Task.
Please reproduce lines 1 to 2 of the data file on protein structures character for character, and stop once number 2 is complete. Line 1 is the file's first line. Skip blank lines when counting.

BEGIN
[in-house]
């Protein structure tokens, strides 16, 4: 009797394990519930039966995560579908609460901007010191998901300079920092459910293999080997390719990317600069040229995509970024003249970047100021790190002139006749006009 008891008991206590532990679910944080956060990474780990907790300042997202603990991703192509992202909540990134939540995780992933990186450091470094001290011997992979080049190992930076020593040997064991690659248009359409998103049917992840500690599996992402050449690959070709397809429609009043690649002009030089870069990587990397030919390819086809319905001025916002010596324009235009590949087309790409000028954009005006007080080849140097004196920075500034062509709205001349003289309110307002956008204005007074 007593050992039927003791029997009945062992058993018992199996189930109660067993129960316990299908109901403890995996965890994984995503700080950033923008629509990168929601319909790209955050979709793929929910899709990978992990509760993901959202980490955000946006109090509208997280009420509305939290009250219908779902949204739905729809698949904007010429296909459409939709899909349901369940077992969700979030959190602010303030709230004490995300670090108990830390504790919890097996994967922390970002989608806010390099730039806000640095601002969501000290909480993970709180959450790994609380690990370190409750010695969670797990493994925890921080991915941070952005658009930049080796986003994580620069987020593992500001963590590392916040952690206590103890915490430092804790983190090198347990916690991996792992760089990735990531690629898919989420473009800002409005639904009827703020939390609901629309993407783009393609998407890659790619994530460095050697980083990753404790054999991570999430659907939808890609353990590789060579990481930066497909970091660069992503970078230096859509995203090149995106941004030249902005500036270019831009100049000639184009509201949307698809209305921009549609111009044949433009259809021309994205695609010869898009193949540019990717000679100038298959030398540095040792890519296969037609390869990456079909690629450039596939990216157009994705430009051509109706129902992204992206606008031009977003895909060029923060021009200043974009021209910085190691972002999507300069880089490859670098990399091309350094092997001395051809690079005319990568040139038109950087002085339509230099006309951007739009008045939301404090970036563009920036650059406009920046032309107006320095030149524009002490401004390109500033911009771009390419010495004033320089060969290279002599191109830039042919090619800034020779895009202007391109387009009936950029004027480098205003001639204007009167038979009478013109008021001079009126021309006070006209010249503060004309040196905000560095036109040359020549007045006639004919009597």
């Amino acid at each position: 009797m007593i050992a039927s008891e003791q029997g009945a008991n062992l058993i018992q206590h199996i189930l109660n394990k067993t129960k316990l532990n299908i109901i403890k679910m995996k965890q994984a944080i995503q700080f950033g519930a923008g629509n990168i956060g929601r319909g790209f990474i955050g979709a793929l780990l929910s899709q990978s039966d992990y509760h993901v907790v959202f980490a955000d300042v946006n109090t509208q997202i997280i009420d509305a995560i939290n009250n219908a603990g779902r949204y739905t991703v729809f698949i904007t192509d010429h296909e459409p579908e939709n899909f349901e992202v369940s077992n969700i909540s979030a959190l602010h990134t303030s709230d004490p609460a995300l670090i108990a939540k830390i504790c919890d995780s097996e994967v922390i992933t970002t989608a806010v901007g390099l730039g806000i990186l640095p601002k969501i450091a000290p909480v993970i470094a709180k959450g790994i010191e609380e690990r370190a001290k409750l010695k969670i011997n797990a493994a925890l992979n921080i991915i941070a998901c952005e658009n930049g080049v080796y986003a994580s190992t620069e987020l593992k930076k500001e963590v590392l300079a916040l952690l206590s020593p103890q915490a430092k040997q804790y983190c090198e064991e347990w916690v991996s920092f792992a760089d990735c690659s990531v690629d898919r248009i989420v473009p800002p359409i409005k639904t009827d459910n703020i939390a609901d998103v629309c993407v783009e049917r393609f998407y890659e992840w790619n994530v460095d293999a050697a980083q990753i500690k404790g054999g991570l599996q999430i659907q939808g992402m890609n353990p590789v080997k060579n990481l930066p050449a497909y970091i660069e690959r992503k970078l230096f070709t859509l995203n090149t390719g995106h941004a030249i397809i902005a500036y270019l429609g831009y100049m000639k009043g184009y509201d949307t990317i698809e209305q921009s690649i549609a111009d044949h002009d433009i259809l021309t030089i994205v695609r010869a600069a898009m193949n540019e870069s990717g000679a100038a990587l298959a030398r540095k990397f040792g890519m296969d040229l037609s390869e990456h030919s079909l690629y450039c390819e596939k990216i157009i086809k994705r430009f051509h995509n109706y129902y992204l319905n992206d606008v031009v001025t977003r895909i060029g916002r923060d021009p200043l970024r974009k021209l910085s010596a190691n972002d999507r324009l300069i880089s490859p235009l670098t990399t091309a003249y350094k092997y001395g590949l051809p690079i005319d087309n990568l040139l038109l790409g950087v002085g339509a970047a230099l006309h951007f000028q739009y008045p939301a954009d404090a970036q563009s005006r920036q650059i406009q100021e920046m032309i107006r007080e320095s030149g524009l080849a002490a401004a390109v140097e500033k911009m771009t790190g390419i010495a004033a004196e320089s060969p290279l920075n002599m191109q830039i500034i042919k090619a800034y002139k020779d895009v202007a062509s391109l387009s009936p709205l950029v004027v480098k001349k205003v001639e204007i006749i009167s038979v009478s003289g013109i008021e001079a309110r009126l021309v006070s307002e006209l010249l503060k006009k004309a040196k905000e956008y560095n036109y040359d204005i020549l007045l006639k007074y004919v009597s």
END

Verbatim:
[in-house]
């Protein structure tokens, strides 16, 4: 009797394990519930039966995560579908609460901007010191998901300079920092459910293999080997390719990317600069040229995509970024003249970047100021790190002139006749006009 008891008991206590532990679910944080956060990474780990907790300042997202603990991703192509992202909540990134939540995780992933990186450091470094001290011997992979080049190992930076020593040997064991690659248009359409998103049917992840500690599996992402050449690959070709397809429609009043690649002009030089870069990587990397030919390819086809319905001025916002010596324009235009590949087309790409000028954009005006007080080849140097004196920075500034062509709205001349003289309110307002956008204005007074 007593050992039927003791029997009945062992058993018992199996189930109660067993129960316990299908109901403890995996965890994984995503700080950033923008629509990168929601319909790209955050979709793929929910899709990978992990509760993901959202980490955000946006109090509208997280009420509305939290009250219908779902949204739905729809698949904007010429296909459409939709899909349901369940077992969700979030959190602010303030709230004490995300670090108990830390504790919890097996994967922390970002989608806010390099730039806000640095601002969501000290909480993970709180959450790994609380690990370190409750010695969670797990493994925890921080991915941070952005658009930049080796986003994580620069987020593992500001963590590392916040952690206590103890915490430092804790983190090198347990916690991996792992760089990735990531690629898919989420473009800002409005639904009827703020939390609901629309993407783009393609998407890659790619994530460095050697980083990753404790054999991570999430659907939808890609353990590789060579990481930066497909970091660069992503970078230096859509995203090149995106941004030249902005500036270019831009100049000639184009509201949307698809209305921009549609111009044949433009259809021309994205695609010869898009193949540019990717000679100038298959030398540095040792890519296969037609390869990456079909690629450039596939990216157009994705430009051509109706129902992204992206606008031009977003895909060029923060021009200043974009021209910085190691972002999507300069880089490859670098990399091309350094092997001395051809690079005319990568040139038109950087002085339509230099006309951007739009008045939301404090970036563009920036650059406009920046032309107006320095030149524009002490401004390109500033911009771009390419010495004033320089060969290279002599191109830039042919090619800034020779895009202007391109387009009936950029004027480098205003001639204007009167038979009478013109008021001079009126021309006070006209010249503060004309040196905000560095036109040359020549007045006639004919009597």